Don't feed the birds


So far, everyday sounds as field recordings and isolated samples have been used as direct sound materials. In the main work Landscape with figures II, spectral analysis of tam-tam sounds were used as musical materials, while I found methods of scaling and distortion through trajectory curves, with work on tuning systems, suffient in most cases. Translations from everyday sounds to musical materials could have been more present in the final work, even though such structural connections are more below the surface level than the actual sounds used. For this reason, I will present examples from the work Don't feed the birds, which was composed in parallel with the main concluding work, using methods developed as part of the project.


Don’t feed the birds was commissioned by Sjøforsvarets Musikkorps, Bergen, and written for:


  • High Soprano with percussion instruments
  • Violin
  • Piccolo/Flute
  • Oboe   
  • Clarinet in Bb
  • Bassoon
  • Horn in F
  • Trumpet in C
  • Tenor Trombone             
  • Tuba
  • Percussion
  • Live electronics


Spatial distributions of the ensemble were planned for specific locations. The church Korskirken in Bergen has been explored by ensemble Lemur[1] through a site specific improvisation, and I initially planned the piece for this church. Some sections of the piece are composed directly from irregular circular trajectories,[2] following the spatial order of this heterogenous ensemble, the same approach as used for the antiphonal fragments described above.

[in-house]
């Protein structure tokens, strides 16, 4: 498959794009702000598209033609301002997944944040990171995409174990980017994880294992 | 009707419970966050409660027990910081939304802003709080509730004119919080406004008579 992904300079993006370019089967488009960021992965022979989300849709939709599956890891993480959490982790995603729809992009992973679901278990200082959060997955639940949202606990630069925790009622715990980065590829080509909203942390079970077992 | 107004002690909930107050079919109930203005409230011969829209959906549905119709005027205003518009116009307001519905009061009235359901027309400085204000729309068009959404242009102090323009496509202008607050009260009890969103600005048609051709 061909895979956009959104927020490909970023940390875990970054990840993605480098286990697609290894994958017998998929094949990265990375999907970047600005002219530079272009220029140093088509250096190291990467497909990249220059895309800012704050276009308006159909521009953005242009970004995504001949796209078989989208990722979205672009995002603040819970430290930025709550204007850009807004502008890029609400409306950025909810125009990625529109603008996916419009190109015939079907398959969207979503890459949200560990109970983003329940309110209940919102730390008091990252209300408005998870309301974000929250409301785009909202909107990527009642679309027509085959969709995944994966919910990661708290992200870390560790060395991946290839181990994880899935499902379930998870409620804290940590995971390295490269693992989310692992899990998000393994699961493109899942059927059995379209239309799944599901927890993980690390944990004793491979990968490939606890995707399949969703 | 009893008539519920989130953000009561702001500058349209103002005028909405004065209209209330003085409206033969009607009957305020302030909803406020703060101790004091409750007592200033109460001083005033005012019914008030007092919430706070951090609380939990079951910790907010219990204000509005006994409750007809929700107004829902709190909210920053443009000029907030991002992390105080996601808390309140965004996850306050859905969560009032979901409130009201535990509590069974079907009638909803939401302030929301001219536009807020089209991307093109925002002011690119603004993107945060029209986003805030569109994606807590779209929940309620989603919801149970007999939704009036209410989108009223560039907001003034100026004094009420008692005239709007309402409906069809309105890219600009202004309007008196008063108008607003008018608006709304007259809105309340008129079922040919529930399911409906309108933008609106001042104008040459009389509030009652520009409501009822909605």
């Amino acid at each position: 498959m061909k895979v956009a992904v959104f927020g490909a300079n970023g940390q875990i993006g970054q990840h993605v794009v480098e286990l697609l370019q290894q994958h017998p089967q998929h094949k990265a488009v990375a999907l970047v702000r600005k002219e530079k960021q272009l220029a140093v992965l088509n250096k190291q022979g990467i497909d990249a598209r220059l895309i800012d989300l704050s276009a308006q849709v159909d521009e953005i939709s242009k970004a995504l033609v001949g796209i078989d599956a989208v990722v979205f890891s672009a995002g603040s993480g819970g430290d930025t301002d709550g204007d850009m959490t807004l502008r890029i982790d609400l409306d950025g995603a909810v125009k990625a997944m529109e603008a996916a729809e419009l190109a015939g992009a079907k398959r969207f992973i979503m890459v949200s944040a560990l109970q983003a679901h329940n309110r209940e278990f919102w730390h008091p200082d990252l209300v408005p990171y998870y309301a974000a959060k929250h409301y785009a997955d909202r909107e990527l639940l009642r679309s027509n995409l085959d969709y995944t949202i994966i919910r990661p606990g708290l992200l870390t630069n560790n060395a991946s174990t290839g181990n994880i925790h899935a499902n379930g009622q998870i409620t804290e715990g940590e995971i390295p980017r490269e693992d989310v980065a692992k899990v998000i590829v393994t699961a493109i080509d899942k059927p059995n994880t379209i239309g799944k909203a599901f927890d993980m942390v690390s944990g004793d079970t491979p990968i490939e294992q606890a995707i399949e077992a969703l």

I found the piccolo position, close to the wall, one of the most resonant spots in the room. I had in mind that the piccolo could be naturally amplified by the room. Bjørnar Habbestad suggested from his experiences with the Critical Band project that playing against the walls, standing in an angle where sound will not be damped by your body, also would amplify the sound. The violin and soprano is placed on the organ gallery, and a muted “offstage” tuba could better balance the middle register piccolo.


I made an alternative plan for Håkonshallen, Bergen, which is a very different room. Similar ideas of spatial movement could be realized mirroring the setup. A gallery is available for the soprano and violin, while the “offstage” tuba rather would be amplified at this new position, as the stairs down from the hall are very resonant.
















Don't feed the birds alternates between sections where instrumental spatial trajectories are prominent structuring principles, and instrumental interpretations of spectral analysis of sounds of birds being fed. The second type comes closer to a search for musical ideas drawn from concrete everyday sounds.


In past works I have been attempting to transcribe everyday sounds by ear. The following sketch was an attempt to capture tones and sound qualities in an airplane before takeoff.



























The sketch was composed out for a short moment in the piece Circles (2006).


Airplane transcrition in Circles.




























































Breathy and noisy qualities of the experienced sounds were transcribed through slightly exaggerated bow bressure and slow bowing for the violins, while the lions roars and tuba multiphonics (the high note is sung together with the played note) created a deep rumbling.


 Components of everyday sounds, or purely imagined instrumental sound terrains, can be imagined and visually sketched. I tried the approach of deriving materials directly through spectral analysis for Don’t feed the birds.


A crowd of ducks, goose and swans were being fed at the small lake Tjörnin in the centre of Reykjavik. I made recordings of these birds fighting over the food, forming a concrete basis for many parts of this piece. 




Recorded birds by Tjörnin, Reykjavik, 2011.




The field recordings were partial tracked through the pm2 library for Open Music.[3] The massive amount of information needed filtering and selection.


  • Selecting only partials longer than 50 milliseconds eliminates much of the traffic noise, and allow a focus on the birds.